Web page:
Part 1: Participate in Comm Lab workshop
Our communication instructors, Dr. Prerna Bhargava and Dr. Sean Clarke, will join us today for a discussion on preparing a Journal club presentation.
Part 2: Scan SMM slides
To ensure you are familiar with the steps involved in imaging the SMM experiment, please watch the video tutorial provided by a researcher from the Koehler Laboratory linked here: SMM Scanning. The steps are detailed below so you can follow along!
- Place the slide in the scanner barcode side down.
- Set the desired wavelengths that you want to scan.
- For fluorescein: 532 nm
- For Alexa Fluor 647: 635 nm
- Set the wavelength, filter, PMT, and power settings.
- Run a preview scan to optimize the PMT for the 635 nm (red) emission.
- Complete a full scan using the optimal PMT value.
- Following the scan, you will see an image of your slide as below.
In your laboratory notebook, complete the following:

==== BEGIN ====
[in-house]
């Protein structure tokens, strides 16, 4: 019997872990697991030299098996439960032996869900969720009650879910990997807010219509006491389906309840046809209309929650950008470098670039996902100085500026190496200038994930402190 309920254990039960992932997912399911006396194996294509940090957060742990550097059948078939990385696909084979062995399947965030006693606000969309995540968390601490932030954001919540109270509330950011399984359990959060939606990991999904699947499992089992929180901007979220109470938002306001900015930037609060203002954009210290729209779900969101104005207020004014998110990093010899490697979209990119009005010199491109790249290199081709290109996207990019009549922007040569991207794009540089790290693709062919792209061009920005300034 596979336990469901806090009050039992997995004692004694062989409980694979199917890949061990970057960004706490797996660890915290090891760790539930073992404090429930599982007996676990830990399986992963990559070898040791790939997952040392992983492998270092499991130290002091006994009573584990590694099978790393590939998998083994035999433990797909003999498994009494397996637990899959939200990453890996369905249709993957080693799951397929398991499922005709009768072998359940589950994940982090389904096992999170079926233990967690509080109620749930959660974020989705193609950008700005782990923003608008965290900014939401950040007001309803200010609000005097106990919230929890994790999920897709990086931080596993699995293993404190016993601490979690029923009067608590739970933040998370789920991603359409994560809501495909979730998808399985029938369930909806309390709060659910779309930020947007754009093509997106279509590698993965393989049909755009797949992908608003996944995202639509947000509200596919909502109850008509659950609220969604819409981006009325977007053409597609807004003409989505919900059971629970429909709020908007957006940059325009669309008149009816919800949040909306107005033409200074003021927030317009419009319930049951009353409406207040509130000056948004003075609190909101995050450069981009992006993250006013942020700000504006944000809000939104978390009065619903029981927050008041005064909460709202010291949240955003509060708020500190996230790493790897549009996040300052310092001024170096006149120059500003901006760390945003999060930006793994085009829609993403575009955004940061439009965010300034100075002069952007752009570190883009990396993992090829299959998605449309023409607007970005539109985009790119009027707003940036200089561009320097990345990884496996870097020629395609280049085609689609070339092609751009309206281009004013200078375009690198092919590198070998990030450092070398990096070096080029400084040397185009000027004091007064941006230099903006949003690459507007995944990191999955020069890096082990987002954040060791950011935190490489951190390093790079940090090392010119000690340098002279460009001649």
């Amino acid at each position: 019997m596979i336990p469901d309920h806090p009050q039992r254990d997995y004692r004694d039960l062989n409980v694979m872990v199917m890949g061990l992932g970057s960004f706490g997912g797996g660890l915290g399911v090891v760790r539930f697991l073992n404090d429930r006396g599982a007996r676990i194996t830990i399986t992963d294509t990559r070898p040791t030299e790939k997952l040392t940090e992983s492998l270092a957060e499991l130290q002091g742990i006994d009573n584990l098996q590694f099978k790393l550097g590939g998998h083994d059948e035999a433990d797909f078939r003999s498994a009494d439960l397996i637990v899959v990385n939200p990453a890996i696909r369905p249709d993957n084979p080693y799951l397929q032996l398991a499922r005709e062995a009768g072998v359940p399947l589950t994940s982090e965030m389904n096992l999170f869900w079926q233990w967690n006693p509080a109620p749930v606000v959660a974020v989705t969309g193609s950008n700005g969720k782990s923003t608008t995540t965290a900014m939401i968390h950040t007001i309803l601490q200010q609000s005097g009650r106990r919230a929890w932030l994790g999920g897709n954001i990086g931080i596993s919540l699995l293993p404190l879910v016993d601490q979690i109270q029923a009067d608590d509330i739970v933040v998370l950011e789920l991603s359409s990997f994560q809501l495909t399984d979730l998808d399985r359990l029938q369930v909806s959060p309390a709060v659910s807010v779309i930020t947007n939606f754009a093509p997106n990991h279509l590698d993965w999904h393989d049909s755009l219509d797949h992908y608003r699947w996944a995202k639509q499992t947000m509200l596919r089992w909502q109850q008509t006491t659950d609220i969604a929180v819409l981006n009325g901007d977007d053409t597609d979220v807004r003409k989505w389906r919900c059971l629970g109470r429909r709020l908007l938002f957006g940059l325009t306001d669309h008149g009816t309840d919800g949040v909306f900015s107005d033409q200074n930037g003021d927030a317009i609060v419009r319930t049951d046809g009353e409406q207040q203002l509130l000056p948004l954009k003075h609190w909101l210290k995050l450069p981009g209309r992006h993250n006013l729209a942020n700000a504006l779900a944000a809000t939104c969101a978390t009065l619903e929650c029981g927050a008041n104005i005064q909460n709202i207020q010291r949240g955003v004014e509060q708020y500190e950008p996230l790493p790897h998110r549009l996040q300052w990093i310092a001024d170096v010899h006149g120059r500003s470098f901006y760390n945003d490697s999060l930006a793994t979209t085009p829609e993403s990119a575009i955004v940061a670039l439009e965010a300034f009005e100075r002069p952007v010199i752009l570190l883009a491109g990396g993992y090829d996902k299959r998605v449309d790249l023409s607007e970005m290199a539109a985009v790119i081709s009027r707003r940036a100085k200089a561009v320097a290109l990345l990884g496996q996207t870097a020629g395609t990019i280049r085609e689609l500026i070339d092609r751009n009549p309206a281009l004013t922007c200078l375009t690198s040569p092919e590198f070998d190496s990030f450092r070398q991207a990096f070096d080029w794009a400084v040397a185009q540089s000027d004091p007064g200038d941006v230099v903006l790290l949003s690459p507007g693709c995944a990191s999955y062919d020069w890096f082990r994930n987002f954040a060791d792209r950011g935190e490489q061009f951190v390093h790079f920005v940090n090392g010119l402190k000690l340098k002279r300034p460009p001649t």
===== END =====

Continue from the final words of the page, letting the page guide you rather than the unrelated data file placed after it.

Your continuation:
- What color is emitted by fluorescein? What does this indicate on the scan (what is present in spots that emit this signal)?
- What color is emitted by Alexa Fluor 647? What does this indicate on the scan (what is present in spots that emit this signal)?
Part 3: Review journal article
Critically a and discuss the following journal article with your laboratory partner:
Amberg-Johnson et al. "Small molecule inhibition of apicomplexan FtsH1 disrupts plastid biogenesis in human pathogens." eLife. (2017) 6:e29865.
The initial experiment presented by Amberg-Johnson et. al. shows the effect of actinonin on apicoplast biogenesis. The apicoplast is an essential plastid organ that is a key target for drug development in research focused on malaria treatment. Actinonin was identified in large-scale screen of compounds known to inhibit growth of parasite. The subsequent experiments completed in this research served to uncover the mechanism-of-action of actinonin is it pertains to disruption of the apicoplast.